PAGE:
Thomas G. Lawson

Thomas Graves Lawson (* May 2, 1835 in Eatonton, Georgia, † April 16, 1912 ) was an American politician. Between 1891 and 1897 he represented the state of Georgia in the U.S. House of Representatives.


Thomas Lawson first attended private schools and then studied until 1855 at Mercer University in Macon. After a subsequent study of law and its made ​​in 1857 admitted to the bar he began in Eatonton to work in his new profession. During the Civil War he served two years in the army of the Confederate States.

Politically, Lawson was a member of the Democratic Party. From 1861 to 1866 and again from 1889 to 1890 he sat as an MP in the House of Representatives from Georgia. In 1877 he was a delegate at a meeting to revise the constitution of his home state. He also served as curator of the Mercer University and the Eatonton Male and Female Academy. Between 1879 and 1887, Lawson worked as a judge in the judicial district of Ocmulgee. After that, he was until 1887 active in Eatonton in agriculture.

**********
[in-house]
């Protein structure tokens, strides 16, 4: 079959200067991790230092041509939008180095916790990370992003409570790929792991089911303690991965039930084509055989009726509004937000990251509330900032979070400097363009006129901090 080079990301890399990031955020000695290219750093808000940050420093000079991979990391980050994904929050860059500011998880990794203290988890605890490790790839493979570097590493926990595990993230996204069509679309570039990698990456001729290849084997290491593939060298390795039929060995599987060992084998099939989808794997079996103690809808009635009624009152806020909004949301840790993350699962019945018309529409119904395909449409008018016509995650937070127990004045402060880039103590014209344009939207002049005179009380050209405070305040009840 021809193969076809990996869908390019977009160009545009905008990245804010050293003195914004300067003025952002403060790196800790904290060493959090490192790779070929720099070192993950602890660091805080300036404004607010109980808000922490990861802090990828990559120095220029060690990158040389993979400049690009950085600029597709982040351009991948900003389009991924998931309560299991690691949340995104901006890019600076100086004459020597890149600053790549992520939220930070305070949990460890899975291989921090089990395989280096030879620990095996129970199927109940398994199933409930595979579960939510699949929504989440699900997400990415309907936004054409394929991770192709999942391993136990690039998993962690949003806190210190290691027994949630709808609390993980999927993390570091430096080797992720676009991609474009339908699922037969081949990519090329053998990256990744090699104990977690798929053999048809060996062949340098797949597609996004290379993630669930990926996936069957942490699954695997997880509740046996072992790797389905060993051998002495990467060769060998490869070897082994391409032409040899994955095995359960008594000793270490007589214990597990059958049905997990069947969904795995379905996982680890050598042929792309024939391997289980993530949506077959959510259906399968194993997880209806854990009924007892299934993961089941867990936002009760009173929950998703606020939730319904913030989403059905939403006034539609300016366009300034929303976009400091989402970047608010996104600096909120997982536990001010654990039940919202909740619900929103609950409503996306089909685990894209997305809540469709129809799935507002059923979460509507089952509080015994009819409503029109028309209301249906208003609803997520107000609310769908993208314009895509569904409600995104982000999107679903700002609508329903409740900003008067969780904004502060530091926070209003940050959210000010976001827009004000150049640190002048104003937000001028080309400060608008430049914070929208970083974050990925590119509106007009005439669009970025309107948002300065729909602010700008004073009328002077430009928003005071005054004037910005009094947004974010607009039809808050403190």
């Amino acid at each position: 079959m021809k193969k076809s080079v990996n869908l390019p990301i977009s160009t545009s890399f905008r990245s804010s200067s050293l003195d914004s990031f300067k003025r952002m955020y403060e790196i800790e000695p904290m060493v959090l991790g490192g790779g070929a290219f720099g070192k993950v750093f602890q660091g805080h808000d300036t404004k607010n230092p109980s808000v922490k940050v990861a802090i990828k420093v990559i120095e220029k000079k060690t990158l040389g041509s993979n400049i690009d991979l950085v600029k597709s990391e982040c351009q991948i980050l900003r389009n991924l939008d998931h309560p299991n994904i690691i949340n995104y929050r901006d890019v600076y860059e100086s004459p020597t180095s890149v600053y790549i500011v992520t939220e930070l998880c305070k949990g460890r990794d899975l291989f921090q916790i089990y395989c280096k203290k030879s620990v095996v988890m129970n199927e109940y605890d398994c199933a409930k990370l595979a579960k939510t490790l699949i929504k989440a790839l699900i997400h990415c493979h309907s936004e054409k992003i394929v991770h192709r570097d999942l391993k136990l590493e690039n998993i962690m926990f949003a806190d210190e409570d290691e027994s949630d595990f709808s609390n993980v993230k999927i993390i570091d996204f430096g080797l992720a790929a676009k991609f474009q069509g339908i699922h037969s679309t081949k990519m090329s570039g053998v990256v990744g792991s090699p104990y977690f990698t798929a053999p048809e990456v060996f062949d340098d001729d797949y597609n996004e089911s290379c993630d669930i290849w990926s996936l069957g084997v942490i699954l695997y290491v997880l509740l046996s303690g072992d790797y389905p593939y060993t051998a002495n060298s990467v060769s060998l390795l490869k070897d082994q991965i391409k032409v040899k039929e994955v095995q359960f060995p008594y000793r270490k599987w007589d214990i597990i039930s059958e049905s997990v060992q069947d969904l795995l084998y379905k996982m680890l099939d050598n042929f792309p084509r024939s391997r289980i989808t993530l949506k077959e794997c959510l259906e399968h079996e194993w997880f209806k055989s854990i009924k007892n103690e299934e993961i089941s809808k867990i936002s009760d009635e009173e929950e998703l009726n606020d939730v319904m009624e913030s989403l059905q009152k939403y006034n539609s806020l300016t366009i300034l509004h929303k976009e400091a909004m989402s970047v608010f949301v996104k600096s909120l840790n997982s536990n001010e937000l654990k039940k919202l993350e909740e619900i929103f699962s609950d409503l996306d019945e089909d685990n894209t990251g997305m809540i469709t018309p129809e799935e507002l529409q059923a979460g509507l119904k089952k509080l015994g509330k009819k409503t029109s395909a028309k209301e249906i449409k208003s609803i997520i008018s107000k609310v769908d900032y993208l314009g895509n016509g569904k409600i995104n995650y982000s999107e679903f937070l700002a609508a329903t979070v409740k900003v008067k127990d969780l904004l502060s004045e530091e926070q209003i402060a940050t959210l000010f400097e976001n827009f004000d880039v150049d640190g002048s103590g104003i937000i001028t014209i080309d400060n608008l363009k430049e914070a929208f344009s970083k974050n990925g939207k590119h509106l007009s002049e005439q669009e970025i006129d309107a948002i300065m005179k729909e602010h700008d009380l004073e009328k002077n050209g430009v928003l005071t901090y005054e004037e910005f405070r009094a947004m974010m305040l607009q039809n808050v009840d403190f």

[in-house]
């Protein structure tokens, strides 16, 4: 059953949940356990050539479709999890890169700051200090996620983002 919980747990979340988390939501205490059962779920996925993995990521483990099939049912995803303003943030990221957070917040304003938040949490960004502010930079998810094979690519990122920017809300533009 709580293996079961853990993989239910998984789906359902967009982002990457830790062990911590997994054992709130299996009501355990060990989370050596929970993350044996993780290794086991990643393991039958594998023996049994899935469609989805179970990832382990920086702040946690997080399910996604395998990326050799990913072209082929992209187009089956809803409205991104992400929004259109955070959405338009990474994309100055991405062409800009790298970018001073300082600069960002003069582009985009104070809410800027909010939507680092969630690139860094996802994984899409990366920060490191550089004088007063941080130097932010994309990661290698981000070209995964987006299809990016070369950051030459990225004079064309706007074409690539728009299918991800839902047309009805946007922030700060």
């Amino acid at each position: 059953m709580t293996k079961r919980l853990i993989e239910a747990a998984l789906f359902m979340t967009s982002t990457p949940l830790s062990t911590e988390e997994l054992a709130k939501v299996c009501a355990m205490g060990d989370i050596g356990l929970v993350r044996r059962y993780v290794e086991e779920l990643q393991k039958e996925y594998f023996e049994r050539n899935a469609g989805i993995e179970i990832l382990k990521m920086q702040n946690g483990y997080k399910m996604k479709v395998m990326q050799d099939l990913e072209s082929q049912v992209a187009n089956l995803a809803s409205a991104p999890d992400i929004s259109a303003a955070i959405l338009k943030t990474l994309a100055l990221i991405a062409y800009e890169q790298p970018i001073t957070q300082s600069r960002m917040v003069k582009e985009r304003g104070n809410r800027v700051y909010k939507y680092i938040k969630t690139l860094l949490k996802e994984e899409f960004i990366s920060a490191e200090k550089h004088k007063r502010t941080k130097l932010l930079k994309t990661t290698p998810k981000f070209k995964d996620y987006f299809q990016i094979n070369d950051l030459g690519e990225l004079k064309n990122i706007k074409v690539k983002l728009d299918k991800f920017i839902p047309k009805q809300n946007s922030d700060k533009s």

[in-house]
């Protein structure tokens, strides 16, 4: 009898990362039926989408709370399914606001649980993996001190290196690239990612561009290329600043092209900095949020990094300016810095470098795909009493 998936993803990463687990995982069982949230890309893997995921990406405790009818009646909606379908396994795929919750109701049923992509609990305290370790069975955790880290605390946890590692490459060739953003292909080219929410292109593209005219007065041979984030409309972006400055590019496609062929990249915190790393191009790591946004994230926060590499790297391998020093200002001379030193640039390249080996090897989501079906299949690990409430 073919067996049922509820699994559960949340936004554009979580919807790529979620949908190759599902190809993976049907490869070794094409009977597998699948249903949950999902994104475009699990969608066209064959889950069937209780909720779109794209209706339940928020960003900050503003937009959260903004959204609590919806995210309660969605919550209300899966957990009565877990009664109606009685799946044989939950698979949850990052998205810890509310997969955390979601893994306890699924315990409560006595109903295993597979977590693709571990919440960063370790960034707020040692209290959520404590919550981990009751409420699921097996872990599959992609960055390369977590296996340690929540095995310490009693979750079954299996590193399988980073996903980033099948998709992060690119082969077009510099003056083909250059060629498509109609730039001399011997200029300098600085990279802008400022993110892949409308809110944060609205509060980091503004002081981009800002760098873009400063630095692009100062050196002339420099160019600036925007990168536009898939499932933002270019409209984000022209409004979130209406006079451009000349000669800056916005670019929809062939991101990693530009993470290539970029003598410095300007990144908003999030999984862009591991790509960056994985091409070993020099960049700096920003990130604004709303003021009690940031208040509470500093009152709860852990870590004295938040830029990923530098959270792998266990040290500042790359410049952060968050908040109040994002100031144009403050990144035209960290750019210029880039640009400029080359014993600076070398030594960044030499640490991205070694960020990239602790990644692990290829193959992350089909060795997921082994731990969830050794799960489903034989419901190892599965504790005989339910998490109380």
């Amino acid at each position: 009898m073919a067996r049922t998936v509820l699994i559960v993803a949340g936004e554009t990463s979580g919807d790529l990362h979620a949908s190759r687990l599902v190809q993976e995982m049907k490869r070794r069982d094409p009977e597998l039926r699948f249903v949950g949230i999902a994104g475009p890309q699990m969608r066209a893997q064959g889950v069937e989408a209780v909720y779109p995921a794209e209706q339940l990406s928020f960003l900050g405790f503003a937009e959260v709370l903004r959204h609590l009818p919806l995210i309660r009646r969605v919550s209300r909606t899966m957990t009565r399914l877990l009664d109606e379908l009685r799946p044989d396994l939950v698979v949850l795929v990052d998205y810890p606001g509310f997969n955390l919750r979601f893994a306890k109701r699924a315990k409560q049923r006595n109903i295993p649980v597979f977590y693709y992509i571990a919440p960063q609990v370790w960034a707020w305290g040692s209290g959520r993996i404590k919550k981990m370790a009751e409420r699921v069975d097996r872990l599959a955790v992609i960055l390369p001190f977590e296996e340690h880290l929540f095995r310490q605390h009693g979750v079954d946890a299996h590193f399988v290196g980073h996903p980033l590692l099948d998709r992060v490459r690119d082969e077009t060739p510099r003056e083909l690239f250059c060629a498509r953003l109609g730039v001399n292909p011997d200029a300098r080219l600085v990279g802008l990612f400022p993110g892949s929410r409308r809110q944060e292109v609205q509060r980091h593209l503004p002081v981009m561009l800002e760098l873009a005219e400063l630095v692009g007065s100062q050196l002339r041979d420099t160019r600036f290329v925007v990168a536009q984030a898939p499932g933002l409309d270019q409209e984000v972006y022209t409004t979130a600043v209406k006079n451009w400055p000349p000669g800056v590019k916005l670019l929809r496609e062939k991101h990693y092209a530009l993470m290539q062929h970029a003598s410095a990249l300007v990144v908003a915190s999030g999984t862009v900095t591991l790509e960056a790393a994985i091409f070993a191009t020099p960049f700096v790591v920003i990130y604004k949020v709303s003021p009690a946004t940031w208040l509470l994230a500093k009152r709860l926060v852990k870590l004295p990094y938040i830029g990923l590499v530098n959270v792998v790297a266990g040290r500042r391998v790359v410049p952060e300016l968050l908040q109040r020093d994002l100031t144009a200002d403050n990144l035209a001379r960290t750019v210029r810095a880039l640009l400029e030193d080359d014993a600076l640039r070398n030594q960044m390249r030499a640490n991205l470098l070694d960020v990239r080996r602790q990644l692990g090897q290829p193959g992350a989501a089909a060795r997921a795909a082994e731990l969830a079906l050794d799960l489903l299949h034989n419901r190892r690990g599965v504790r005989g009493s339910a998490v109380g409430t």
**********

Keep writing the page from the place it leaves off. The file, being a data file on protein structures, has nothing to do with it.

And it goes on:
In the congressional elections of 1890, Lawson was in the eighth constituency of Georgia in the U.S. House of Representatives in Washington DC chosen, where he became the successor of Henry Hull Carlton on March 4, 1891. After two re- election he was able to complete in Congress until March 3, 1897 three legislative periods. In 1896, he was not nominated by his party for re-election. In the following years he worked in his home in agriculture. Thomas Larson died on April 16, 1912 in Eatonton and was also buried there. He was married to Mary Frances Reid.